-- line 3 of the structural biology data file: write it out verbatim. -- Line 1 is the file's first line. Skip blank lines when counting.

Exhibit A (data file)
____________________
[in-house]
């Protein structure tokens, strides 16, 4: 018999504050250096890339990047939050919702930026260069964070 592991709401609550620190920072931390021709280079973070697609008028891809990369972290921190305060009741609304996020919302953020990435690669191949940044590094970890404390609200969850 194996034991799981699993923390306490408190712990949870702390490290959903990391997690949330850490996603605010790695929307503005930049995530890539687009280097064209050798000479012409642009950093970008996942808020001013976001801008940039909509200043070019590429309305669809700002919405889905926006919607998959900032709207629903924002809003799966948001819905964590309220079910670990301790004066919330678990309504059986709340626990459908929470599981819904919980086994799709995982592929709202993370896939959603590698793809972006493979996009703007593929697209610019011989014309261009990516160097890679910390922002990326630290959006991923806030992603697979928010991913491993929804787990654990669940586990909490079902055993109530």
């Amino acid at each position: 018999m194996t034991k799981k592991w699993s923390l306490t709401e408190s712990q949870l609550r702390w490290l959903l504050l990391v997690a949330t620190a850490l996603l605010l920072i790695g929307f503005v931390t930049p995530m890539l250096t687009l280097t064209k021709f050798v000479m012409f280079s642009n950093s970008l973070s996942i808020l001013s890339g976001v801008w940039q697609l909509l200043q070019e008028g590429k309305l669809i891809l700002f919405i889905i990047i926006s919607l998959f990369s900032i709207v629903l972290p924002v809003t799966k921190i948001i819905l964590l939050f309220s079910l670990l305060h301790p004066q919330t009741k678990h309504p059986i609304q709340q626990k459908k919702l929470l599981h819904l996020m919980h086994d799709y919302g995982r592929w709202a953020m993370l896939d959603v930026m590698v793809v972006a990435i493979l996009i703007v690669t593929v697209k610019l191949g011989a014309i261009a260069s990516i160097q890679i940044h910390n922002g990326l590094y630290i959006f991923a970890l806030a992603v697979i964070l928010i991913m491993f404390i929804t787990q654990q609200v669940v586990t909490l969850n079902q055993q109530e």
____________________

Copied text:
């Amino acid at each position: 018999m194996t034991k799981k592991w699993s923390l306490t709401e408190s712990q949870l609550r702390w490290l959903l504050l990391v997690a949330t620190a850490l996603l605010l920072i790695g929307f503005v931390t930049p995530m890539l250096t687009l280097t064209k021709f050798v000479m012409f280079s642009n950093s970008l973070s996942i808020l001013s890339g976001v801008w940039q697609l909509l200043q070019e008028g590429k309305l669809i891809l700002f919405i889905i990047i926006s919607l998959f990369s900032i709207v629903l972290p924002v809003t799966k921190i948001i819905l964590l939050f309220s079910l670990l305060h301790p004066q919330t009741k678990h309504p059986i609304q709340q626990k459908k919702l929470l599981h819904l996020m919980h086994d799709y919302g995982r592929w709202a953020m993370l896939d959603v930026m590698v793809v972006a990435i493979l996009i703007v690669t593929v697209k610019l191949g011989a014309i261009a260069s990516i160097q890679i940044h910390n922002g990326l590094y630290i959006f991923a970890l806030a992603v697979i964070l928010i991913m491993f404390i929804t787990q654990q609200v669940v586990t909490l969850n079902q055993q109530e």